Arthur Ashe Stadium

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Arthur Ashe Stadium
Interior of Arthur Ashe Stadium
LocationUSTA Billie Jean King National Tennis Center, Flushing, Queens, New York
Coordinates40°44′59.6″N 73°50′49.3″W / 40.749889°N 73.847028°W / 40.749889; -73.847028Coordinates: 40°44′59.6″N 73°50′49.3″W / 40.749889°N 73.847028°W / 40.749889; -73.847028
Public transitMTA NYC logo.svg BSicon SUBWAY.svg "7" train"7" express train​ at Mets–Willets Point
MTA NYC logo.svg Port Washington Branch at Mets–Willets Point
Construction cost$ 254 million
($430 million in 2021 dollars[1])
ArchitectRossetti Architects
US Open (USTA) (1997–present)

Arthur Ashe Stadium is a tennis stadium at Flushing Meadows–Corona Park in Queens, New York City. Part of the USTA Billie Jean King National Tennis Center, it is the main stadium of the US Open tennis tournament and has a capacity of 23,771 making it the largest tennis stadium in the world.[2][3]

The stadium is named after Arthur Ashe, winner of the inaugural 1968 US Open, the first in which professionals could compete.[4] The original stadium design, completed in 1997, had not included a roof. After suffering successive years of event delays from inclement weather, a new lightweight retractable roof was completed in 2016.


Seen in 2005
In July 2008, Arthur Ashe Stadium hosted its first professional basketball game played outdoors

Opened in 1997, the facility replaced Louis Armstrong Stadium as the primary venue for the tournament. It cost $254 million to construct, and then had 15,547 seats, 90 luxury suites, five restaurants, and a two-level players' lounge, making it by far the largest tennis-only venue in the world. Like the other 32 courts in the facility, it has a DecoTurf cushioned acrylic surface.

On August 25, 1997, the stadium opened by hosting the US Open, with Whitney Houston singing "One Moment in Time" during the stadium's inauguration ceremonies and dedicating the performance to the late Arthur Ashe.[5]

The first official match played on the court was at the 1997 US Open between Tamarine Tanasugarn of Thailand and Chanda Rubin of the United States. Tanasugarn won in two sets.[6]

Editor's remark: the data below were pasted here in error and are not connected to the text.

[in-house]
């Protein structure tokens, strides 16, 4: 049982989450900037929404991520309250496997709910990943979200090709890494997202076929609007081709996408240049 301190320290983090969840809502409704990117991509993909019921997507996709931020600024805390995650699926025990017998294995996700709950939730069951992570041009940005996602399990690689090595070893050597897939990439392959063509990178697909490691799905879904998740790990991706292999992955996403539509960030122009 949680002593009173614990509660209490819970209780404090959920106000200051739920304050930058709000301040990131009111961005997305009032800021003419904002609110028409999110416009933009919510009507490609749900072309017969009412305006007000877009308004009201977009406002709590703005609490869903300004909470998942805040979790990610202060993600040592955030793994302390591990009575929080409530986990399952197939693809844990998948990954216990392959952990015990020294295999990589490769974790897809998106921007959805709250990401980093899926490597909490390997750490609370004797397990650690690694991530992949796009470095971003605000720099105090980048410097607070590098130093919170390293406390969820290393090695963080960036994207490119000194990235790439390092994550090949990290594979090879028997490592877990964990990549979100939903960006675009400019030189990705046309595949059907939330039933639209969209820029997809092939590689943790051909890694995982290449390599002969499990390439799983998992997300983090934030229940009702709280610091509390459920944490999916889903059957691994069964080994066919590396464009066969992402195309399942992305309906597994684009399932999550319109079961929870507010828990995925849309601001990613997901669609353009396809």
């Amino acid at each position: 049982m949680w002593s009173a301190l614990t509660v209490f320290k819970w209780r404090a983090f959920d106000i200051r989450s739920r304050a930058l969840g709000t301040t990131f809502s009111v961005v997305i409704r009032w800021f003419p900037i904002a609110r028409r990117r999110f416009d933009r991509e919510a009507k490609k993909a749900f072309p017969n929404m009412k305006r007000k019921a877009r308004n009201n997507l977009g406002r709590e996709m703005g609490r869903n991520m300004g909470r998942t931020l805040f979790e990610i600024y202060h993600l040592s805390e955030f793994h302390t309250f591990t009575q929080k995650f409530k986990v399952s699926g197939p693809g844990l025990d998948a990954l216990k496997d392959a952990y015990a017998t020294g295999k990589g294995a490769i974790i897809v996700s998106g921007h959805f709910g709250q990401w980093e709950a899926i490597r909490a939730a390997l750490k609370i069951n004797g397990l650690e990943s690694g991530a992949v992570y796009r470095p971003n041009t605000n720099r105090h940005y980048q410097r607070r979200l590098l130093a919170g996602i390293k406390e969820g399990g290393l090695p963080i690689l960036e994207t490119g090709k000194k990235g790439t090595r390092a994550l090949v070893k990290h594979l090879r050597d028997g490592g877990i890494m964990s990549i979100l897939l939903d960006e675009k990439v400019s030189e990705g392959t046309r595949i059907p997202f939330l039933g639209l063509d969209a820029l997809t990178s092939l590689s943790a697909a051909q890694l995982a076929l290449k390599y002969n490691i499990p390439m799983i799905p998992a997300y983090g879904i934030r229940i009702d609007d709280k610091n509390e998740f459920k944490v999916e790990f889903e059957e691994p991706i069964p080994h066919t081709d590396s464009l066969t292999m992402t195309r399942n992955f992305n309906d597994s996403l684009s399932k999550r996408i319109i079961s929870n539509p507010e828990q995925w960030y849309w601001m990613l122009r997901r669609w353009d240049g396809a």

The stadium has also hosted the first-ever outdoor regular season WNBA game in 2008; the Indiana Fever beat the host New York Liberty 71–55 on July 19.[7] The game served as a fundraising event for breast cancer research.

The facility features a Hawk-Eye electronic system which allows tennis players to challenge the umpire's decision on calls made throughout championships. In 2005, the color scheme for the courts was changed from green to electric blue inner courts and a light green outer court. All US Open Series events now use this color scheme, providing television viewers a more easily trackable ball — with the yellow tennis balls contrasting more visibly against the blue courts.[8]

On July 26–28, 2019, the stadium hosted the Fortnite World Cup, a three-day long esports tournament with a prize pool of US$30 million, $3 million of which awarded to the winner of the Finals.[9]

On September 22, 2021, the stadium hosted All Elite Wrestling. Dynamite was filmed live, alongside tapings for Rampage as well as Elevation. The Dynamite and Rampage episodes were titled "Grand Slam" with Rampage expanded to two hours for the special. The event marked AEW's debut show in New York City and the first professional wrestling show ever held at the tennis complex.[10]

Retractable roof[edit]

Arthur Ashe Stadium with retractable roof installed, 2018.

Lacking a roof, where relatively strong and unpredictable winds could occur inside the stadium,[11] events were vulnerable to inclement weather — and five straight years of rain delays occurred during the US Open men's singles final from 2008 to 2012.[12]

Despite the original design's lacking provisions for a roof, the USTA announced in 2013 plans to construct a roof for the stadium using a 5,000-short-ton (4,536-tonne) superstructure[13][14] — having consulted "with every architect involved in the design of a stadium roof in North America."[15]

Notably, the site of the Ashe center featured poor soil conditions. It had previously been Manhattan's Corona Ash Dumps (featured prominently in F. Scott Fitzgerald's The Great Gatsby as the Valley of Ashes) and prior to that a natural wetland swamp. For the new roof, a very light solution was critical.[15]